The 21stWorld Aviation Training Summit (WATS) took place last week in Orlando, Florida, and we were delighted to introduce so many new faces to AXIS Flight Training Systems, as well as catching up with old friends. WATS brought together the strength of our leadership team, with MD Christian Theuermann; MD of AXIS Switzerland Jean-Luc Laydevant; and MD of AXIS Finance David Nolan, all in attendance.

This year’s show illustrated how the pace of change is accelerating in aviation training. Our industry as a whole is evolving rapidly, as manufacturers, training organisations and simulator manufacturers all spy supersonic, single-pilot and urban air transport developments on the horizon. We’ve pinpointed four key insights from WATS that demonstrate where the industry is heading:

  1. Evidence Based Training is growing in popularity

Evidence-Based Training (EBT) is increasingly being utilised by airlines and training schools. Developed by the International Civil Aviation Organisation (ICAO) to match existing pilot training methods to the changing risks of aircraft operation, EBT is Big-Data-driven – and a fantastic example of how manipulating tech developments like Big Data for training can lead to more efficient, effective methods.

  1. New pathways for pilots are being introduced

Initiatives like the US Department of Transportation’s new ‘Forces to Flyers’ programme are facilitating the movement of retired military pilots into the wider aviation industry. By helping talented individuals train for careers as airline, cargo, SAR or private pilots, these initiatives are a small but significant way of bringing experienced professionals on board.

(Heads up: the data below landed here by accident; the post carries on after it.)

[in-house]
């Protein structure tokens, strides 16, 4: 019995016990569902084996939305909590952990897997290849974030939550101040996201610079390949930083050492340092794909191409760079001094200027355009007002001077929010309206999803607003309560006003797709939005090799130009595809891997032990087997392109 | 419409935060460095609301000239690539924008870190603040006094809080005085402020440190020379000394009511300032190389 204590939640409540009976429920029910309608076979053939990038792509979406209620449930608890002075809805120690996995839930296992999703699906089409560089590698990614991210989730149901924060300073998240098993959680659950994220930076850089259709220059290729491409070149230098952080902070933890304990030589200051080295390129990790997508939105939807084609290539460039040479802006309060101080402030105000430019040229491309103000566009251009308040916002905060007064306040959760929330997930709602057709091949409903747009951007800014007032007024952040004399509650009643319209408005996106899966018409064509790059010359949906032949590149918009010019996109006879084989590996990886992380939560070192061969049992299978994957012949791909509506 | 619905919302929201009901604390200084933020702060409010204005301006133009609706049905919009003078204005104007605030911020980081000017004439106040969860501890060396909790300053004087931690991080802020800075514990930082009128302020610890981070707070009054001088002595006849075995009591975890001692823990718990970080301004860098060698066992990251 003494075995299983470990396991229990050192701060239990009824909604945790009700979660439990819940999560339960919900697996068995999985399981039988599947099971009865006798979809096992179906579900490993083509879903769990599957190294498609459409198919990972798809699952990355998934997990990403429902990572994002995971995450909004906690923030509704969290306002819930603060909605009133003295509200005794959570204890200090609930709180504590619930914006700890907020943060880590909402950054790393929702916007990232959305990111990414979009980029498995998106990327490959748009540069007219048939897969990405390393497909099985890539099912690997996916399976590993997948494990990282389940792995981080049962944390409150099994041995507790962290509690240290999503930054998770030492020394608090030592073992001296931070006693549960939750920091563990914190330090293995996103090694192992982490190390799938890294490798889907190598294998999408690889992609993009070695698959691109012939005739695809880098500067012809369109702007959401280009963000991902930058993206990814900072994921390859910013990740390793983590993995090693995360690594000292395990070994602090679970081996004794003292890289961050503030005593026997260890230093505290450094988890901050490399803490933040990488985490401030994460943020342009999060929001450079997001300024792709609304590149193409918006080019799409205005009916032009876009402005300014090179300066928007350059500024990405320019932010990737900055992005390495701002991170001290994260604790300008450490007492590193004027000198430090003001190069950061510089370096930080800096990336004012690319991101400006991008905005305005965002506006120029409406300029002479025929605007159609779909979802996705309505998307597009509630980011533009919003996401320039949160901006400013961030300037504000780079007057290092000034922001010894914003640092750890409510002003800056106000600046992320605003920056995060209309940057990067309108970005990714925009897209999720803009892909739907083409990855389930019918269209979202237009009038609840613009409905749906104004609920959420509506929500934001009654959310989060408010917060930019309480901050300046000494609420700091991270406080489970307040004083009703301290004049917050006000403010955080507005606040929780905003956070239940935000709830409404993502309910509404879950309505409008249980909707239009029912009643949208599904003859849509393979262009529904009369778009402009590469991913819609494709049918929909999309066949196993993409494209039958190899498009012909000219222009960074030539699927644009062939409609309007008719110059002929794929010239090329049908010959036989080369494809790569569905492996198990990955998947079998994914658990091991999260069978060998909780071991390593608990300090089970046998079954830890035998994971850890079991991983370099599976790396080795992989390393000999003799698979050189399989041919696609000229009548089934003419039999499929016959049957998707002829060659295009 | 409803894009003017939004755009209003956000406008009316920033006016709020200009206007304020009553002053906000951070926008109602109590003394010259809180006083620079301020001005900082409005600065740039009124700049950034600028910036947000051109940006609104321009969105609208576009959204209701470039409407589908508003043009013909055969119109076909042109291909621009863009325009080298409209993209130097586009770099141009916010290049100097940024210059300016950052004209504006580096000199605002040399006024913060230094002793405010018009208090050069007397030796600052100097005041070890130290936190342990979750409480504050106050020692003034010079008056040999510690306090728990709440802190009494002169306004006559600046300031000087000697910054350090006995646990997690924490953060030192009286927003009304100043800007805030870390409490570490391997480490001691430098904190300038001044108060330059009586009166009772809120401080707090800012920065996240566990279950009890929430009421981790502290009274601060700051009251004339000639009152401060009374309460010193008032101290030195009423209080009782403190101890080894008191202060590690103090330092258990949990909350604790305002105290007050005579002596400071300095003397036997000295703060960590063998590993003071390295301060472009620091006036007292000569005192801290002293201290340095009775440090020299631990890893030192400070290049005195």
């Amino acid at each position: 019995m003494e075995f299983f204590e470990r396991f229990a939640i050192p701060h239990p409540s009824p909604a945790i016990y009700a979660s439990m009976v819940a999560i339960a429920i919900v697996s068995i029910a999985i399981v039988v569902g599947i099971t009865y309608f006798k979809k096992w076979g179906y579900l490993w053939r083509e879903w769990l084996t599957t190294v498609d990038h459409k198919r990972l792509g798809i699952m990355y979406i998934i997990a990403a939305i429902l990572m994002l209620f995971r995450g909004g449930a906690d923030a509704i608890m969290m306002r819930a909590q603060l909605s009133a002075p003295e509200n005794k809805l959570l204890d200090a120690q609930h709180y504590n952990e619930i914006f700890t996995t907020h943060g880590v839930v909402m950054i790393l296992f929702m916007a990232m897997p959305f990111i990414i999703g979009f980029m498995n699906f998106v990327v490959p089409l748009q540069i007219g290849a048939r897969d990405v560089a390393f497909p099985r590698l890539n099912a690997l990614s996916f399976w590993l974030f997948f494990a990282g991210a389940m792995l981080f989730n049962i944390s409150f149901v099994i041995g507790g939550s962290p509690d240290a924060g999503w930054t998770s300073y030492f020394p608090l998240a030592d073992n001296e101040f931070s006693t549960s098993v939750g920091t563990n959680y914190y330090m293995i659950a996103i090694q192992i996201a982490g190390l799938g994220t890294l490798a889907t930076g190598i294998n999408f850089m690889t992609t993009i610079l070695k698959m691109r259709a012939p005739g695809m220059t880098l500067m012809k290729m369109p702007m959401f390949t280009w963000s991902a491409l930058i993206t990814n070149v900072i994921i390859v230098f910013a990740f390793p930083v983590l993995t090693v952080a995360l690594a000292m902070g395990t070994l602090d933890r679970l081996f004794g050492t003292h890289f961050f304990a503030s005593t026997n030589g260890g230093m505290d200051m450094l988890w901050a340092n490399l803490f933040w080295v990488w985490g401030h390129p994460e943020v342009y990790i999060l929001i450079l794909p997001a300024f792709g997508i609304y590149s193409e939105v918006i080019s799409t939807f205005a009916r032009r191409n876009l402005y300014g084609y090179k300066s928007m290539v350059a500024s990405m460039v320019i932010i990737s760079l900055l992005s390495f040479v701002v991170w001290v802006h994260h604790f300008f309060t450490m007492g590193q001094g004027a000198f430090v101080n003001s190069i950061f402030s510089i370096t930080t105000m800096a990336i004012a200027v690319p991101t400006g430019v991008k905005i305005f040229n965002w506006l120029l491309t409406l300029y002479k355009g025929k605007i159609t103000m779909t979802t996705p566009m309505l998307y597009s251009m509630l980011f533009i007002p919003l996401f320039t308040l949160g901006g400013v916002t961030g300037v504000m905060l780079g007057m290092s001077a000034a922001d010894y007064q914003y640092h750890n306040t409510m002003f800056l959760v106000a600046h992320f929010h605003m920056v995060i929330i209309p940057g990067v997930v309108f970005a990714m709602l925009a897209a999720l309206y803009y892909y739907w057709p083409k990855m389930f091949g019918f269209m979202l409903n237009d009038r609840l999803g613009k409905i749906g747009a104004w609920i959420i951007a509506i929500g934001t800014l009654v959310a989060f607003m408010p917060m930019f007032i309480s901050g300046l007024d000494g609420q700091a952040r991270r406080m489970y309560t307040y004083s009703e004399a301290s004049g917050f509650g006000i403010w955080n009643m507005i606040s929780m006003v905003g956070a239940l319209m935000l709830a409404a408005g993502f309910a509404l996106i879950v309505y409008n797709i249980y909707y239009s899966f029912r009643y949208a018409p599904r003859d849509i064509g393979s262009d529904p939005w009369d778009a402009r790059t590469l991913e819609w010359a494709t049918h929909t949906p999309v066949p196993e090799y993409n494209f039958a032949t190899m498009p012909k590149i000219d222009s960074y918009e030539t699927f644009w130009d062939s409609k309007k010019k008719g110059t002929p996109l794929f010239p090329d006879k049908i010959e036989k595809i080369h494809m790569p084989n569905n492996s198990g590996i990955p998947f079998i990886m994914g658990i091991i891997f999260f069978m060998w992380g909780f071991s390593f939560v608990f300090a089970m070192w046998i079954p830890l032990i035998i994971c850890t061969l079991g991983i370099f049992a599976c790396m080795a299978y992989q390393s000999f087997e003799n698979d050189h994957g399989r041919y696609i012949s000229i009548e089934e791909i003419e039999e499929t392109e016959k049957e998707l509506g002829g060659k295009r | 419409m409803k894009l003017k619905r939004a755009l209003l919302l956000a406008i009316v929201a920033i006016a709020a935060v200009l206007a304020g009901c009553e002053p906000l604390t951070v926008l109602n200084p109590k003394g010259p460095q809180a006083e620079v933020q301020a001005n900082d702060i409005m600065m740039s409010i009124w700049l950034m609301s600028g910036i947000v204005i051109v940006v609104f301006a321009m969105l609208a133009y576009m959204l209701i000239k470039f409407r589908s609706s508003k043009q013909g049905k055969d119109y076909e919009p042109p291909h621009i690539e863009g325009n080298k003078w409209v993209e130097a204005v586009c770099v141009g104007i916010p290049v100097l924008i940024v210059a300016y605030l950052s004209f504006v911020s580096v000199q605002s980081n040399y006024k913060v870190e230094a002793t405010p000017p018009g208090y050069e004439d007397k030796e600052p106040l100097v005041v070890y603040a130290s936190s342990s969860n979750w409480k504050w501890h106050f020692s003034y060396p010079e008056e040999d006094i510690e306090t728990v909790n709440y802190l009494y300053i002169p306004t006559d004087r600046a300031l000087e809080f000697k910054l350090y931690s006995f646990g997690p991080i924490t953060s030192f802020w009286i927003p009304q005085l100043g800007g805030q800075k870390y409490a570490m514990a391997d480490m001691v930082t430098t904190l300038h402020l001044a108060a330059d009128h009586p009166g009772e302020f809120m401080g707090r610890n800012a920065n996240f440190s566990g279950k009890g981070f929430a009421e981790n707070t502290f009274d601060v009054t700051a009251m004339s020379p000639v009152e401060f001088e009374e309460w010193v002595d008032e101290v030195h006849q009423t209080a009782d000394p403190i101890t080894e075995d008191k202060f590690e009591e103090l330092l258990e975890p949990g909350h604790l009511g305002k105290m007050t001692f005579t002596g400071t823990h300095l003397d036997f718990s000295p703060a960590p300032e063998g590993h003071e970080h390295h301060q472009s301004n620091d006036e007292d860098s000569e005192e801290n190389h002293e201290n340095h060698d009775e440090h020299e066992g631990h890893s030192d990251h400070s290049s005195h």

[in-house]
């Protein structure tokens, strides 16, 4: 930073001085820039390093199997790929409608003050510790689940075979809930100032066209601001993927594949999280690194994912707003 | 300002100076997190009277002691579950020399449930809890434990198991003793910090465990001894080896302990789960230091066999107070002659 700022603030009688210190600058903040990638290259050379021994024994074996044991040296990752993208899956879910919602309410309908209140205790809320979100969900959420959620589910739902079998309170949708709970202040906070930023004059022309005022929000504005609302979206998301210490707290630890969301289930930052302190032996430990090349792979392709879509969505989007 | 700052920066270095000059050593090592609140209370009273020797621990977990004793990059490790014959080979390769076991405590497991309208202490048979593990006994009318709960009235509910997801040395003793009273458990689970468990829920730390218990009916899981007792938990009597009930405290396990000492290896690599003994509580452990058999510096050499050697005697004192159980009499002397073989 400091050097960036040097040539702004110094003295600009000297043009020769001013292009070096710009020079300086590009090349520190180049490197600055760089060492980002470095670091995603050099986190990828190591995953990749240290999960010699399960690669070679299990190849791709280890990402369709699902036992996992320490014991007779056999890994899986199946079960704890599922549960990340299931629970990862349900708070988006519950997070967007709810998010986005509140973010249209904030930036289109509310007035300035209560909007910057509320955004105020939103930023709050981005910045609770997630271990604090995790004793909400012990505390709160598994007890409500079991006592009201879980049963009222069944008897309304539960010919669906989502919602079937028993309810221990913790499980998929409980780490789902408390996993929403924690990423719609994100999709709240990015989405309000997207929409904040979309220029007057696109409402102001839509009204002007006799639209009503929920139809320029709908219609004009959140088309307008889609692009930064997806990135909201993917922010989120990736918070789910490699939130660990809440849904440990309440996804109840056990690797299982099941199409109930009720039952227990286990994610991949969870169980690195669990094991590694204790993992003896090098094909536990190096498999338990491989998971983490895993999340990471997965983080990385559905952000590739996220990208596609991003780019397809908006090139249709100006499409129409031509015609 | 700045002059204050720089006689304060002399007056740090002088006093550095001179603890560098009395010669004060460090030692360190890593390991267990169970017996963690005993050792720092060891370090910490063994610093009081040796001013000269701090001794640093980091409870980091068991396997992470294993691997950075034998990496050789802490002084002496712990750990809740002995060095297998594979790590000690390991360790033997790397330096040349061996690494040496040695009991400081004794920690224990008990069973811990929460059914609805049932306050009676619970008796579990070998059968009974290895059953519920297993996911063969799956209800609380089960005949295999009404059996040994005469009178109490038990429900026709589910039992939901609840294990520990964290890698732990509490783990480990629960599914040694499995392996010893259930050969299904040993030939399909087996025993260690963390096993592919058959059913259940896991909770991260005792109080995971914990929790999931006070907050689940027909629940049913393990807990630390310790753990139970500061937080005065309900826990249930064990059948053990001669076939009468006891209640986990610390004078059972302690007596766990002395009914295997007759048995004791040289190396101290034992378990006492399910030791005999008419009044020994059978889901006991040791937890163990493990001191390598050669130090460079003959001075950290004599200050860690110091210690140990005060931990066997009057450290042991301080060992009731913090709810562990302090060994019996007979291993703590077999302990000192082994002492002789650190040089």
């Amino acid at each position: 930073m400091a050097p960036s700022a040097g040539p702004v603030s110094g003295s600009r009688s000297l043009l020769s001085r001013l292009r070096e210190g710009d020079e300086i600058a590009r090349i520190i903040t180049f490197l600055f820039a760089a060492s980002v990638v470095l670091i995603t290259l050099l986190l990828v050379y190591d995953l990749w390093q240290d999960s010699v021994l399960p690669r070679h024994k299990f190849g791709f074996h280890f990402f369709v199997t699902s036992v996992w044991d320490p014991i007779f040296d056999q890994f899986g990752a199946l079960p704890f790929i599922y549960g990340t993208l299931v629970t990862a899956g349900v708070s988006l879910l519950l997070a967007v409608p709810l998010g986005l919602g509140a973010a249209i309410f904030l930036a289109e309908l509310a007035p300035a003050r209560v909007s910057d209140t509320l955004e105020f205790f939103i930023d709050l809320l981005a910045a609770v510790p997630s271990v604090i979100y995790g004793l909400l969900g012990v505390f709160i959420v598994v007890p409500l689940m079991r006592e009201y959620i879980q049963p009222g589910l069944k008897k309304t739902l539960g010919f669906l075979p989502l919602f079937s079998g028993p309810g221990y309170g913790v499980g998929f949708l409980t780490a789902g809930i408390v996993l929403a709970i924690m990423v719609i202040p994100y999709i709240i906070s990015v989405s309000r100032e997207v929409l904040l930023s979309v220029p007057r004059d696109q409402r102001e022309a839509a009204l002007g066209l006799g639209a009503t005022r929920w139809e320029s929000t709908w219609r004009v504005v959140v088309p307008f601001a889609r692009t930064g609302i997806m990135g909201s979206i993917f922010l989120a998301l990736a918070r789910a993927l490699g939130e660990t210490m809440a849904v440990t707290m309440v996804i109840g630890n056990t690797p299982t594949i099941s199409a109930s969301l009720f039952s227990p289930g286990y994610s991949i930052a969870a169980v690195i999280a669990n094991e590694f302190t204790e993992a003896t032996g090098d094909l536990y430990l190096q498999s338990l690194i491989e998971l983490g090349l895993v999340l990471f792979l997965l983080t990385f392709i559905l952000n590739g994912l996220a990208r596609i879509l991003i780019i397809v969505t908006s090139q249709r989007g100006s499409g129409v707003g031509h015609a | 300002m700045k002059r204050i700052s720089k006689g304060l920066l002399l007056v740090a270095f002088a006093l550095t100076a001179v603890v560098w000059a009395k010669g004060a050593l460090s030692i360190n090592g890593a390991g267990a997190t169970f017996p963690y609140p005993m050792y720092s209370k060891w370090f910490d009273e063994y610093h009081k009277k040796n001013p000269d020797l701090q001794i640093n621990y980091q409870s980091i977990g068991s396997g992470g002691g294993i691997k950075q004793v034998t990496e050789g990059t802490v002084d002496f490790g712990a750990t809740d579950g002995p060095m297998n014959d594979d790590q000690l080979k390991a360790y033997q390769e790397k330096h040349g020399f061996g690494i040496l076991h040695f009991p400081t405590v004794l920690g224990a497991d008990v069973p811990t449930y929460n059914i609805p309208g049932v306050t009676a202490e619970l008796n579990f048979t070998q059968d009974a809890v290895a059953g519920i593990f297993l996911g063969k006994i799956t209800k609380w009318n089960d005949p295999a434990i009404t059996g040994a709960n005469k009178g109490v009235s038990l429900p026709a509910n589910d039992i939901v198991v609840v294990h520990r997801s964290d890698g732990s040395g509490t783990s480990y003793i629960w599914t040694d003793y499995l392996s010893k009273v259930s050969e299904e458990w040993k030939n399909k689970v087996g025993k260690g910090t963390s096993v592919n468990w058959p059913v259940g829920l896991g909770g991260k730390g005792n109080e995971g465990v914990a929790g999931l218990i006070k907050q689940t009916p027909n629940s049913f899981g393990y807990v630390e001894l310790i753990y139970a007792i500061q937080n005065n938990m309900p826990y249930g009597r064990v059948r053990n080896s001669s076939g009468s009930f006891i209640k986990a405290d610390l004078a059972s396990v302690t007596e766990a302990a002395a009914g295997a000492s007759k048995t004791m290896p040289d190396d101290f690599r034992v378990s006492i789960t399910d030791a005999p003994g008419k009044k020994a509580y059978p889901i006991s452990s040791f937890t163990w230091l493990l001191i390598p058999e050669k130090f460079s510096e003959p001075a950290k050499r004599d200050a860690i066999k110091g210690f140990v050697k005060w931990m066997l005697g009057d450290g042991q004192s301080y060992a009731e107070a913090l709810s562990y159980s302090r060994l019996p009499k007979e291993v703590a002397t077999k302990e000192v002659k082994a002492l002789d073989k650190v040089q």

1. Cooperation in the cockpit is key

At the Regional Airline Training (RATS) Track at WATS, one significant talking point was around how today’s pilot workforce is more multi-generational than ever before. With millennial fliers working alongside baby boomers, airlines and operators need to adopt flexible management practices to fit the varying motivations and career aspirations of these very different generations.

  1. Innovation relies on public perception

While Boeing and other major OEMs begin flight tests related to autonomous and reduced-crew aircraft, it will ultimately be those outside the industry that determine whether such operations will become the norm over the next 50 years. Having pilots on the ground, in charge of a flight in a similar way to drone pilots, will be a significant step. But the public will first need to be convinced of the safety of such an endeavour, regardless of whether autonomous aircraft are used for cargo or passenger flights.